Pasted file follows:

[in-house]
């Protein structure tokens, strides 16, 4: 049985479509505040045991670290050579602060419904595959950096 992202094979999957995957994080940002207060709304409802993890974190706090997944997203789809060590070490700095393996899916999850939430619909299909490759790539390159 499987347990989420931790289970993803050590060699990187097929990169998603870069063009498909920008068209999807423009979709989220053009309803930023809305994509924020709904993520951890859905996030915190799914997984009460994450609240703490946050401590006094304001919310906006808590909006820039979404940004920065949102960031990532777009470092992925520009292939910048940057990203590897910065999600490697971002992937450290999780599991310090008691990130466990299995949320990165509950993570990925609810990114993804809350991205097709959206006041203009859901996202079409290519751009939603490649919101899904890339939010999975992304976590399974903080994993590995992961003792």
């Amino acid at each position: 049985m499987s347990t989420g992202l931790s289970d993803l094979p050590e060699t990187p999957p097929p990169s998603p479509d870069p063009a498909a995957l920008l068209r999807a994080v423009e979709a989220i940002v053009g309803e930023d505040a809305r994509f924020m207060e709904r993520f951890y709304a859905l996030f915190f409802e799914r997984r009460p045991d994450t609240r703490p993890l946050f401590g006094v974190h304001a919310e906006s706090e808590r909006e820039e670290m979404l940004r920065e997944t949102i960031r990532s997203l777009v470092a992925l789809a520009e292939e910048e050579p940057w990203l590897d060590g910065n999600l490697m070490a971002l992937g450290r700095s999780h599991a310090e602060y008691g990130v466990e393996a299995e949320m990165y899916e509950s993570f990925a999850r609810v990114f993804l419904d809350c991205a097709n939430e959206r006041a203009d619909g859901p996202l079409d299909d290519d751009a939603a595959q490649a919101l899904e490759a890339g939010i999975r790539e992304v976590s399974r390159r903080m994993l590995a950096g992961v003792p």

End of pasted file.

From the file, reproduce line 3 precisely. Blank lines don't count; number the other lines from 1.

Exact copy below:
């Amino acid at each position: 049985m499987s347990t989420g992202l931790s289970d993803l094979p050590e060699t990187p999957p097929p990169s998603p479509d870069p063009a498909a995957l920008l068209r999807a994080v423009e979709a989220i940002v053009g309803e930023d505040a809305r994509f924020m207060e709904r993520f951890y709304a859905l996030f915190f409802e799914r997984r009460p045991d994450t609240r703490p993890l946050f401590g006094v974190h304001a919310e906006s706090e808590r909006e820039e670290m979404l940004r920065e997944t949102i960031r990532s997203l777009v470092a992925l789809a520009e292939e910048e050579p940057w990203l590897d060590g910065n999600l490697m070490a971002l992937g450290r700095s999780h599991a310090e602060y008691g990130v466990e393996a299995e949320m990165y899916e509950s993570f990925a999850r609810v990114f993804l419904d809350c991205a097709n939430e959206r006041a203009d619909g859901p996202l079409d299909d290519d751009a939603a595959q490649a919101l899904e490759a890339g939010i999975r790539e992304v976590s399974r390159r903080m994993l590995a950096g992961v003792p």